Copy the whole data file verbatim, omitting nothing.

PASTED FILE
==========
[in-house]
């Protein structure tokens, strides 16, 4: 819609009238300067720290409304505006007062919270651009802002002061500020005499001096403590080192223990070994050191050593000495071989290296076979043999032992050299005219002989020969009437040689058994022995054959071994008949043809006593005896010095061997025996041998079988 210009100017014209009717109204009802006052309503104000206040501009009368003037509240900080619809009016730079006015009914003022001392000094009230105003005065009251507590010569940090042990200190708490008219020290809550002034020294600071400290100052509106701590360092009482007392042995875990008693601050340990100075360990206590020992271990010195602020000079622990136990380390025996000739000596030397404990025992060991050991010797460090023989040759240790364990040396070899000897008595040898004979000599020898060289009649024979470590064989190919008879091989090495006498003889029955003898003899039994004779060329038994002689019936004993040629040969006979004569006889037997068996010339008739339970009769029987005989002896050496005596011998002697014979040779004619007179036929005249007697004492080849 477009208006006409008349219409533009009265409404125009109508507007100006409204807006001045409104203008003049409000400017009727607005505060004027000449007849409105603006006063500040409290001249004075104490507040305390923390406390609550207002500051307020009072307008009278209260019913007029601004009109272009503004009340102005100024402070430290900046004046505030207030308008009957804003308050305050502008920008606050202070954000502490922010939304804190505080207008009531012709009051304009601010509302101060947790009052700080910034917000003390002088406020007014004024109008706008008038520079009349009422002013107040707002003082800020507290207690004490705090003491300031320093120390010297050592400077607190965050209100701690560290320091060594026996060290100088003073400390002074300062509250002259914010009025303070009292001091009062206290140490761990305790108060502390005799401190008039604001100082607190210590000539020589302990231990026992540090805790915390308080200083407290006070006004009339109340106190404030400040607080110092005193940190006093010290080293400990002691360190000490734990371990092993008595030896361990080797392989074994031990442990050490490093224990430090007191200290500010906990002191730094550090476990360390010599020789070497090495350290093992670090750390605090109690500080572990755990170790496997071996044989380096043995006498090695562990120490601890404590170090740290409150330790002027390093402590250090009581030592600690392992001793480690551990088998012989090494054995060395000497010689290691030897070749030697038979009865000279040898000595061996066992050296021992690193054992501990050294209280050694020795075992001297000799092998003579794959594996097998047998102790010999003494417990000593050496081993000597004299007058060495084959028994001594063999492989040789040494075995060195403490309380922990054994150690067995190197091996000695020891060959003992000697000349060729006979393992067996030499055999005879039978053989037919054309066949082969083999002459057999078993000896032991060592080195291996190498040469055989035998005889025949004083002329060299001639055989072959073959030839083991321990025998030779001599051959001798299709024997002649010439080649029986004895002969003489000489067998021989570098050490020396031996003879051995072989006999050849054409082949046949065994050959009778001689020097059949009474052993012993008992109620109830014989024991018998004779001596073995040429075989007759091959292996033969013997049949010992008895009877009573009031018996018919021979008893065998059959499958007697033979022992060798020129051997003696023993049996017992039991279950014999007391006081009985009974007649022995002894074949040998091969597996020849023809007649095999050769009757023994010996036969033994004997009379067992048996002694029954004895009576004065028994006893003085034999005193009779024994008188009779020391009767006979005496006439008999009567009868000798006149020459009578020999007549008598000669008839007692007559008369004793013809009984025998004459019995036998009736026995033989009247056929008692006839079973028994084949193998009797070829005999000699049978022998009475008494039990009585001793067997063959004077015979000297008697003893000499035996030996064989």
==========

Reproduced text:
[in-house]
């Protein structure tokens, strides 16, 4: 819609009238300067720290409304505006007062919270651009802002002061500020005499001096403590080192223990070994050191050593000495071989290296076979043999032992050299005219002989020969009437040689058994022995054959071994008949043809006593005896010095061997025996041998079988 210009100017014209009717109204009802006052309503104000206040501009009368003037509240900080619809009016730079006015009914003022001392000094009230105003005065009251507590010569940090042990200190708490008219020290809550002034020294600071400290100052509106701590360092009482007392042995875990008693601050340990100075360990206590020992271990010195602020000079622990136990380390025996000739000596030397404990025992060991050991010797460090023989040759240790364990040396070899000897008595040898004979000599020898060289009649024979470590064989190919008879091989090495006498003889029955003898003899039994004779060329038994002689019936004993040629040969006979004569006889037997068996010339008739339970009769029987005989002896050496005596011998002697014979040779004619007179036929005249007697004492080849 477009208006006409008349219409533009009265409404125009109508507007100006409204807006001045409104203008003049409000400017009727607005505060004027000449007849409105603006006063500040409290001249004075104490507040305390923390406390609550207002500051307020009072307008009278209260019913007029601004009109272009503004009340102005100024402070430290900046004046505030207030308008009957804003308050305050502008920008606050202070954000502490922010939304804190505080207008009531012709009051304009601010509302101060947790009052700080910034917000003390002088406020007014004024109008706008008038520079009349009422002013107040707002003082800020507290207690004490705090003491300031320093120390010297050592400077607190965050209100701690560290320091060594026996060290100088003073400390002074300062509250002259914010009025303070009292001091009062206290140490761990305790108060502390005799401190008039604001100082607190210590000539020589302990231990026992540090805790915390308080200083407290006070006004009339109340106190404030400040607080110092005193940190006093010290080293400990002691360190000490734990371990092993008595030896361990080797392989074994031990442990050490490093224990430090007191200290500010906990002191730094550090476990360390010599020789070497090495350290093992670090750390605090109690500080572990755990170790496997071996044989380096043995006498090695562990120490601890404590170090740290409150330790002027390093402590250090009581030592600690392992001793480690551990088998012989090494054995060395000497010689290691030897070749030697038979009865000279040898000595061996066992050296021992690193054992501990050294209280050694020795075992001297000799092998003579794959594996097998047998102790010999003494417990000593050496081993000597004299007058060495084959028994001594063999492989040789040494075995060195403490309380922990054994150690067995190197091996000695020891060959003992000697000349060729006979393992067996030499055999005879039978053989037919054309066949082969083999002459057999078993000896032991060592080195291996190498040469055989035998005889025949004083002329060299001639055989072959073959030839083991321990025998030779001599051959001798299709024997002649010439080649029986004895002969003489000489067998021989570098050490020396031996003879051995072989006999050849054409082949046949065994050959009778001689020097059949009474052993012993008992109620109830014989024991018998004779001596073995040429075989007759091959292996033969013997049949010992008895009877009573009031018996018919021979008893065998059959499958007697033979022992060798020129051997003696023993049996017992039991279950014999007391006081009985009974007649022995002894074949040998091969597996020849023809007649095999050769009757023994010996036969033994004997009379067992048996002694029954004895009576004065028994006893003085034999005193009779024994008188009779020391009767006979005496006439008999009567009868000798006149020459009578020999007549008598000669008839007692007559008369004793013809009984025998004459019995036998009736026995033989009247056929008692006839079973028994084949193998009797070829005999000699049978022998009475008494039990009585001793067997063959004077015979000297008697003893000499035996030996064989």